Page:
Artículos de revistas
Equine tendonitis therapy using mesenchymal stem cells and platelet concentrates: A randomized controlled trial
Stem Cell Research and Therapy, v. 4, n. 4, 2013.
Universidade Estadual Paulista (UNESP)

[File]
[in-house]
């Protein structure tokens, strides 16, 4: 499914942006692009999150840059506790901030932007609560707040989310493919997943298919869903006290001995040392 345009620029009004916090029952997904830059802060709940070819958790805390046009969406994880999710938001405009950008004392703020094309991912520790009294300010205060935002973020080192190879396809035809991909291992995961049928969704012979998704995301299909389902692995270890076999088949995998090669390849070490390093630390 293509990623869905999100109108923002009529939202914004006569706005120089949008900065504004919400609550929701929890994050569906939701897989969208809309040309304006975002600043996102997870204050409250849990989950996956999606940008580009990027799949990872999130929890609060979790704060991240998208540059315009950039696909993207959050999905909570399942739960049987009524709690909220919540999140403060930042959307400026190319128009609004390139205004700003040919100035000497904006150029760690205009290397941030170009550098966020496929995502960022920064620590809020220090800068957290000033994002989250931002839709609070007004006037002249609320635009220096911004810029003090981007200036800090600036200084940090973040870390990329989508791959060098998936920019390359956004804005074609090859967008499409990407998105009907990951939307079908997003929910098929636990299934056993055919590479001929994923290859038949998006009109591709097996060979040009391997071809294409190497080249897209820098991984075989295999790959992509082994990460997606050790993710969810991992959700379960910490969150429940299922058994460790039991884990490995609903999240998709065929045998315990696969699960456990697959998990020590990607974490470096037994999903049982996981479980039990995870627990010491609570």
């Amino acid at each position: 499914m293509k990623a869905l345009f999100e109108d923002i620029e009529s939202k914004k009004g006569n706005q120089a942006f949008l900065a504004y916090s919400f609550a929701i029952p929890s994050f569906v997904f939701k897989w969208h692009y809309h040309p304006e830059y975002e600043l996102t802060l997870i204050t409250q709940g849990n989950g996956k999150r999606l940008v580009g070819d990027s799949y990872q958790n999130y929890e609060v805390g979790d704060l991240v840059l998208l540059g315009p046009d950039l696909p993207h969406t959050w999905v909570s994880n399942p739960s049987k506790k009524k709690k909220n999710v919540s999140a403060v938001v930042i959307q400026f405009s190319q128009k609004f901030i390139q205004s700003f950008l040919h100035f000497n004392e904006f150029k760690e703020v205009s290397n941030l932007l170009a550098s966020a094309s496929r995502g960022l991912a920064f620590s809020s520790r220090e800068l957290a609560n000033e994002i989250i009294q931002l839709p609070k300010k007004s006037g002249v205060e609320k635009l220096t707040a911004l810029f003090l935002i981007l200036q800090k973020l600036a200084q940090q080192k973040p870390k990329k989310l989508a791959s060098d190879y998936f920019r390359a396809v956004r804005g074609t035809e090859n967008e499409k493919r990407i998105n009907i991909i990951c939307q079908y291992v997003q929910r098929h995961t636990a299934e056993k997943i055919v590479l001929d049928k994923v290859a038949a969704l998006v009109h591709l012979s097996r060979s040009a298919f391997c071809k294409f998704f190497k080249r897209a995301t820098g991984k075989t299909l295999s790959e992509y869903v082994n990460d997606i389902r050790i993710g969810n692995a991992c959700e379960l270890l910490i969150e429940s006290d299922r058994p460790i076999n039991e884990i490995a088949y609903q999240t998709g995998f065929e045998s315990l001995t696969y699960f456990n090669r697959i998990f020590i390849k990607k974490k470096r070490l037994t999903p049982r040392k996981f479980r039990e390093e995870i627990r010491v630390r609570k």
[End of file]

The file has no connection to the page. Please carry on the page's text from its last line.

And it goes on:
Introduction. Tendon injury is a major cause of lameness and decreased performance in athletic equines. Various therapies for tendonitis have been described; however, none of these therapies results in complete tissue regeneration, and the injury recurrence rate is high even after long recovery periods involving rest and physiotherapy. Methods. A lesion was induced with collagenase gel in the superficial digital flexor tendon in the center portion of the metacarpal region of eight equines of mixed breed. After two weeks, the lesions of the animals in the treated and control groups were treated through the intralesional administration of mesenchymal stem cells derived from adipose tissue (adMSCs) suspended in platelet concentrate (PC) and with phosphate buffered saline (PBS), respectively. Serial ultrasound analyses were performed every two weeks. After 16 weeks of therapy, a biopsy was performed for histopathological, immunohistochemical and gene expression (type I collagen (COL1A1), type III collagen (COL3A1), tenascin-C (TNC), tenomodulin (TNMD), and scleraxis (SCX)) analyses. Results: Differences in the ultrasound and histopathological analyses were observed between the groups. Improved results were reported in the group treated with adMSCs suspended in PC. There was no difference in the gene expression levels observed after the different treatments. The main results observed from the histopathological evaluation of the treated group were as follows: a prevention of the progression of the lesion, a greater organization of collagen fibers, and a decreased inflammatory infiltrate. A lack of progression of the lesion area and its percentage was observed in the ultrasound image, and increased blood flow was measured by Power Doppler. Conclusions: The use of adMSCs combined with PC for the therapy of experimentally induced tendonitis prevented the progression of the tendon lesion, as observed in the ultrasound examination, and resulted in a greater organization and decreased inflammation, as observed in the histopathological evaluation. These data demonstrate the therapeutic potential of this therapy for the treatment of equine tendonitis. © 2013 Carvalho et al.; licensee BioMed Central Ltd.
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